During another one of my training runs, a car full of men stopped me one day to ask directions. Seriously? Men asking for directions? I was running towards them, so they had not seen me from behind, so that could not have factored into the situation. I kept moving and pointed west and yelled out “two miles and turn right.” They thanked me as they drove off, so perhaps they really did need directions. Perhaps I was oversensitive.

On another training run several miles from home, I ran on a sidewalk next to M-20 in Midland, Michigan. M-20 is a nasty road with four lanes of traffic and a center lane in the middle. M-20 is also notorious in a weird Midland way. When I taught at Saginaw Valley State University, I once had a student from Midland inform the class that her parents would not let her drive out M-20 because “that is where all of the bad people live.” She continued her rant by informing the class that “all of the professional people live north of town,” and she was “so lucky to live there.” Since the Midland Princess had no idea where I lived, I let her dig herself into a deep hole, before I told her I lived out M-20, and I actually ran the roads out there. She seemed shocked that I would venture into this obviously dangerous part of her mall-induced-funky universe. But, as luck would have it, I did encounter a small gang of hoodlums one day.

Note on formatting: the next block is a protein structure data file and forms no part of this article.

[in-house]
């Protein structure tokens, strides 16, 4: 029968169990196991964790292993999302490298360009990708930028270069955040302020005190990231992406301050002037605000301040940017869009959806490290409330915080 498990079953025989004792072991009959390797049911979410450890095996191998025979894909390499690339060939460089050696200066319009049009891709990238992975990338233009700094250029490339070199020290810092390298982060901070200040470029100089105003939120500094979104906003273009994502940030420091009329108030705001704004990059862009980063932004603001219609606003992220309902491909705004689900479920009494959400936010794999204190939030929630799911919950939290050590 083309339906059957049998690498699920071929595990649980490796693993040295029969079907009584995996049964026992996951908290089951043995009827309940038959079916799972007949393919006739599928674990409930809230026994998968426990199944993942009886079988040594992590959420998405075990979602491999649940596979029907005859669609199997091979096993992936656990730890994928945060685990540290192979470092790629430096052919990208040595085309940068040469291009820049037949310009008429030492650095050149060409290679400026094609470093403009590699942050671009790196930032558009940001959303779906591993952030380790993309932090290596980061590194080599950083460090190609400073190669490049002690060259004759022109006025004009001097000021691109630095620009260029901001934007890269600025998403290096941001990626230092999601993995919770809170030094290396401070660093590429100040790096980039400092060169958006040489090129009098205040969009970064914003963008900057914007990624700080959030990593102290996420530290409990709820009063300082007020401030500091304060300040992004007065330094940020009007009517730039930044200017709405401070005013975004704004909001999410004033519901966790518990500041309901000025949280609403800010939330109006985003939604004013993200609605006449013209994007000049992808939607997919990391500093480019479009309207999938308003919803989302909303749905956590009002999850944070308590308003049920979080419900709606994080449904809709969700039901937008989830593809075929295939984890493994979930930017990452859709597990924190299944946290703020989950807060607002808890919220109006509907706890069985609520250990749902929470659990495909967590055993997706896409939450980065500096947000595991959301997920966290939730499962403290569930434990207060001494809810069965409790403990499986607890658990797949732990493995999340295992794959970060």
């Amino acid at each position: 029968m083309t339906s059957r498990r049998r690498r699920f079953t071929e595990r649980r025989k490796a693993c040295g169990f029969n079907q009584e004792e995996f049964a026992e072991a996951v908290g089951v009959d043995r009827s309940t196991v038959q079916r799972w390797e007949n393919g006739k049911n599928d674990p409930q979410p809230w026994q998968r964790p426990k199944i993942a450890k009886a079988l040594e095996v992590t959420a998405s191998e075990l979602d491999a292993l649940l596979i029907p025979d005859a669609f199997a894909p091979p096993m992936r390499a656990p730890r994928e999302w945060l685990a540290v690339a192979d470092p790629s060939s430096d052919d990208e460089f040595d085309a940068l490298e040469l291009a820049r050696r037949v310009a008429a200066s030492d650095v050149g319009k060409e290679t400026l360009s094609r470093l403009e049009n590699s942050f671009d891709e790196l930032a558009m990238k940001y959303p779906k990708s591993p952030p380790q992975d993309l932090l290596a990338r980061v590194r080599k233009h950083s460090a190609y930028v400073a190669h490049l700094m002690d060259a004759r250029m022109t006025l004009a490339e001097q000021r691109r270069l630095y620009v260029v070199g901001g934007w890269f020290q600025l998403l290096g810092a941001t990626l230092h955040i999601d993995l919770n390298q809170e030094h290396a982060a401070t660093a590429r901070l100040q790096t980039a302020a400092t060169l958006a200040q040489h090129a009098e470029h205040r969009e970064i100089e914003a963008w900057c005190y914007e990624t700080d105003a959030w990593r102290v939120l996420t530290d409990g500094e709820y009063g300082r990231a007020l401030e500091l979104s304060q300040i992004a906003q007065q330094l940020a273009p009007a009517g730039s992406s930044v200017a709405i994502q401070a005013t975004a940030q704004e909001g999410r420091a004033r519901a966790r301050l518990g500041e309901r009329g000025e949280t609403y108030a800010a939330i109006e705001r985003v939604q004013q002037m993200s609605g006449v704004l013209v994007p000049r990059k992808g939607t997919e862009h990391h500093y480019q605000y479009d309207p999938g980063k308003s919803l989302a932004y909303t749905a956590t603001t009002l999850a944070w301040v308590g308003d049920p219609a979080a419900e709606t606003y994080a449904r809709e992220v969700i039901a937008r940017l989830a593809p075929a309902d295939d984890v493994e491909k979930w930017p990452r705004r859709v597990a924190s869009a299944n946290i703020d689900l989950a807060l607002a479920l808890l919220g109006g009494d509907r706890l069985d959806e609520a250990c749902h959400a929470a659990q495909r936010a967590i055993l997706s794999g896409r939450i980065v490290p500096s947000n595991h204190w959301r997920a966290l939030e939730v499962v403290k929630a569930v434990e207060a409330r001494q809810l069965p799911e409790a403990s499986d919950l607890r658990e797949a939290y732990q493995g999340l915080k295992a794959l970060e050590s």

As I ran on the north side of M-20, a group of teenage boys sauntered along the sidewalk on the south side of M-20. During a lull in traffic, one boy yelled: “Hey, old lady, can’t you run any faster?” His little friends laughed in solidarity. Damn whippersnappers. I ignored them as best as I could and continued running. Clearly the Midland Princess had been correct. There were some very bad people on M-20, and I hoped they all moved to the north part of town, up near the mall and the college girls who were afraid of them. Although I had never truly been afraid of people while running, I had an unfortunate run-in with a dog one day that actually did scare me out of my running nirvana.